An article published by the Kenyan Bulletin, an online publication, claiming that World Bank has withdrawn from funding James Gichuru — Rironi Road project is a MIXTURE.
According to the article, the World Bank ‘bolted out’ of the project because of the inflated price by the government.
While it is true that World Bank withdrew from the James Gichuru-Rironi road project, the withdrawal was due to a request by the National Treasury to cancel the project, and not because of inflated costs as alleged in the article.
According to the World Bank, the construction of the James Gichuru-Rironi road was to be implemented as part of the National Urban Transport Improvement Project (NUTIP). The project was cancelled in December 2018 upon request by the National Treasury.
While the World Bank had approved the James Gichuru-Rironi Road project in September 2012, the government opted to reallocate funds meant for this project to other more promising projects, which the World Bank has attributed to the slow pace of implementation.
It is standard practice for the government and the World Bank to review the performance of projects which can sometimes result in partial cancellations and restructurings as we respond to changing priorities and developments on the ground, Vera Rosauer, the World Bank’s Communication Officer for the Africa region, told PesaCheck via email.
According to the National Urban Transport Improvement Project implementation report, the delay in implementation of major contracts such as the James Gichuru — Rironi road project among others was caused by the change from a centralised system to a devolved system of government in Kenya, leading to gaps in financing, project design, and implementation of proposed activities that could not be accomodated.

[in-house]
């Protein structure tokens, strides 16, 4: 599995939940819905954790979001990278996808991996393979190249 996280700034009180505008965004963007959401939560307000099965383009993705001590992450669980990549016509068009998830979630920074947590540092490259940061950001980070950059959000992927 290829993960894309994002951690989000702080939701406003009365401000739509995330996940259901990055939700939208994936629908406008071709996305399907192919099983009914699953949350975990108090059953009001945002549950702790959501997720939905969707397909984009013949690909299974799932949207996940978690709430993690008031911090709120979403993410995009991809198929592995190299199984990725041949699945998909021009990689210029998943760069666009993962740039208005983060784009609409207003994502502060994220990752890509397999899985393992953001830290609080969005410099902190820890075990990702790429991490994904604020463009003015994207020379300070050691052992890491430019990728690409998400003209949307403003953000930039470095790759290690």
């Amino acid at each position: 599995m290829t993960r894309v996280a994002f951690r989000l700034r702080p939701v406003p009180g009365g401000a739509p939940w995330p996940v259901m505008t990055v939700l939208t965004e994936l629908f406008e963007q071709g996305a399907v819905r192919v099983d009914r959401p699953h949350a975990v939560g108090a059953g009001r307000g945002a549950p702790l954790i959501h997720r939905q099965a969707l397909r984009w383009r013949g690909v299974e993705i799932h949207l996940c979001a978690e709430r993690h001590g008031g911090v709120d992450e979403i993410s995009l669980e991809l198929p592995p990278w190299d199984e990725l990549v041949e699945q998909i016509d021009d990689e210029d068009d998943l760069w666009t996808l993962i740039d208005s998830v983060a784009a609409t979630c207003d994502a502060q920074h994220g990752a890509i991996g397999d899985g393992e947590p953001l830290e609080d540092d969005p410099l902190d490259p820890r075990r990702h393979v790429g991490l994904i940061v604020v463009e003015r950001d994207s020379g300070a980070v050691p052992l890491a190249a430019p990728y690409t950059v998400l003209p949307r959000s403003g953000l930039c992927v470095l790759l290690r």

The document further shows that the improvement of James Gichuru-Rironi road project was still in progress as at March 15, 2019, and has been listed under ongoing road projects by Kenya National Highways Authority(KeNHA) with progress at 18 percent.
PesaCheck has looked into the claim that World Bank bolted out from funding James Gichuru-Rironi Road project and finds it to be a MIXTURE.
This post is part of an ongoing series of PesaCheck fact-checks examining content marked as potential misinformation on Facebook and other social media platforms.
By partnering with Facebook and similar social media platforms, third-party fact-checking organisations like PesaCheck are helping to sort fact from fiction. We do this by giving the public deeper insight and context to posts they see in their social media feeds.
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